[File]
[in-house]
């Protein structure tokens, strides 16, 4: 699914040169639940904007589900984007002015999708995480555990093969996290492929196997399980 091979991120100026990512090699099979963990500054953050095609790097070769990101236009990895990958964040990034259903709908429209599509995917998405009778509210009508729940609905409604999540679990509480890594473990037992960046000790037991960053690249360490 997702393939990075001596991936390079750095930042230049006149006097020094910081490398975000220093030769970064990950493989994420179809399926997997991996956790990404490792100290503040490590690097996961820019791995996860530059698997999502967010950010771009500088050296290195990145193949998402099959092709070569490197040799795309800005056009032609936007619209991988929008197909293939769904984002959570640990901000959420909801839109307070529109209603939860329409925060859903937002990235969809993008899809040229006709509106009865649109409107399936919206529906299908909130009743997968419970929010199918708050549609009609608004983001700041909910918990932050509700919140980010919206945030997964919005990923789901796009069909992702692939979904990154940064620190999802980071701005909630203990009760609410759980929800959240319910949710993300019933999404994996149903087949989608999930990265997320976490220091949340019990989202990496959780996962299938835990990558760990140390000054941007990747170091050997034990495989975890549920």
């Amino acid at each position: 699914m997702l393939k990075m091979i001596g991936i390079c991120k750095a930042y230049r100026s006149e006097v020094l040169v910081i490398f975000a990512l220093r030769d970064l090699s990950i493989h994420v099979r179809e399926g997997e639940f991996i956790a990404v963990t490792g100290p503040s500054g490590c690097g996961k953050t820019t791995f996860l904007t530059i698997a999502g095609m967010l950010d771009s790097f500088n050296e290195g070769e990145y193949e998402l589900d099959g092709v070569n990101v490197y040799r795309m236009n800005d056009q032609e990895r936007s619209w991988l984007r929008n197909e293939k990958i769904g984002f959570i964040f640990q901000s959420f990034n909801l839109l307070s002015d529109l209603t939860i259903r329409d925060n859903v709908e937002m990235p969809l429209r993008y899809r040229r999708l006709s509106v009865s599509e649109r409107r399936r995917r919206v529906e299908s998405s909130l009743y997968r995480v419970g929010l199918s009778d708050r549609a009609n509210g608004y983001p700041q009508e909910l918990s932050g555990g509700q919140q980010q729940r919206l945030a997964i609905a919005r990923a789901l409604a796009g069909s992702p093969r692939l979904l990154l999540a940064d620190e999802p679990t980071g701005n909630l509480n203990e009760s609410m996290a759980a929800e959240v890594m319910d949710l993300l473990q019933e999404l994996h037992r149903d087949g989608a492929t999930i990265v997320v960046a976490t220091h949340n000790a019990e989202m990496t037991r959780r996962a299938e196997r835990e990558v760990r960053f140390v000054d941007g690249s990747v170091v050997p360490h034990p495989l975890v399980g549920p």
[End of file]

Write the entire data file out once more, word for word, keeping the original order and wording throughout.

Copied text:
[in-house]
């Protein structure tokens, strides 16, 4: 699914040169639940904007589900984007002015999708995480555990093969996290492929196997399980 091979991120100026990512090699099979963990500054953050095609790097070769990101236009990895990958964040990034259903709908429209599509995917998405009778509210009508729940609905409604999540679990509480890594473990037992960046000790037991960053690249360490 997702393939990075001596991936390079750095930042230049006149006097020094910081490398975000220093030769970064990950493989994420179809399926997997991996956790990404490792100290503040490590690097996961820019791995996860530059698997999502967010950010771009500088050296290195990145193949998402099959092709070569490197040799795309800005056009032609936007619209991988929008197909293939769904984002959570640990901000959420909801839109307070529109209603939860329409925060859903937002990235969809993008899809040229006709509106009865649109409107399936919206529906299908909130009743997968419970929010199918708050549609009609608004983001700041909910918990932050509700919140980010919206945030997964919005990923789901796009069909992702692939979904990154940064620190999802980071701005909630203990009760609410759980929800959240319910949710993300019933999404994996149903087949989608999930990265997320976490220091949340019990989202990496959780996962299938835990990558760990140390000054941007990747170091050997034990495989975890549920």
């Amino acid at each position: 699914m997702l393939k990075m091979i001596g991936i390079c991120k750095a930042y230049r100026s006149e006097v020094l040169v910081i490398f975000a990512l220093r030769d970064l090699s990950i493989h994420v099979r179809e399926g997997e639940f991996i956790a990404v963990t490792g100290p503040s500054g490590c690097g996961k953050t820019t791995f996860l904007t530059i698997a999502g095609m967010l950010d771009s790097f500088n050296e290195g070769e990145y193949e998402l589900d099959g092709v070569n990101v490197y040799r795309m236009n800005d056009q032609e990895r936007s619209w991988l984007r929008n197909e293939k990958i769904g984002f959570i964040f640990q901000s959420f990034n909801l839109l307070s002015d529109l209603t939860i259903r329409d925060n859903v709908e937002m990235p969809l429209r993008y899809r040229r999708l006709s509106v009865s599509e649109r409107r399936r995917r919206v529906e299908s998405s909130l009743y997968r995480v419970g929010l199918s009778d708050r549609a009609n509210g608004y983001p700041q009508e909910l918990s932050g555990g509700q919140q980010q729940r919206l945030a997964i609905a919005r990923a789901l409604a796009g069909s992702p093969r692939l979904l990154l999540a940064d620190e999802p679990t980071g701005n909630l509480n203990e009760s609410m996290a759980a929800e959240v890594m319910d949710l993300l473990q019933e999404l994996h037992r149903d087949g989608a492929t999930i990265v997320v960046a976490t220091h949340n000790a019990e989202m990496t037991r959780r996962a299938e196997r835990e990558v760990r960053f140390v000054d941007g690249s990747v170091v050997p360490h034990p495989l975890v399980g549920p």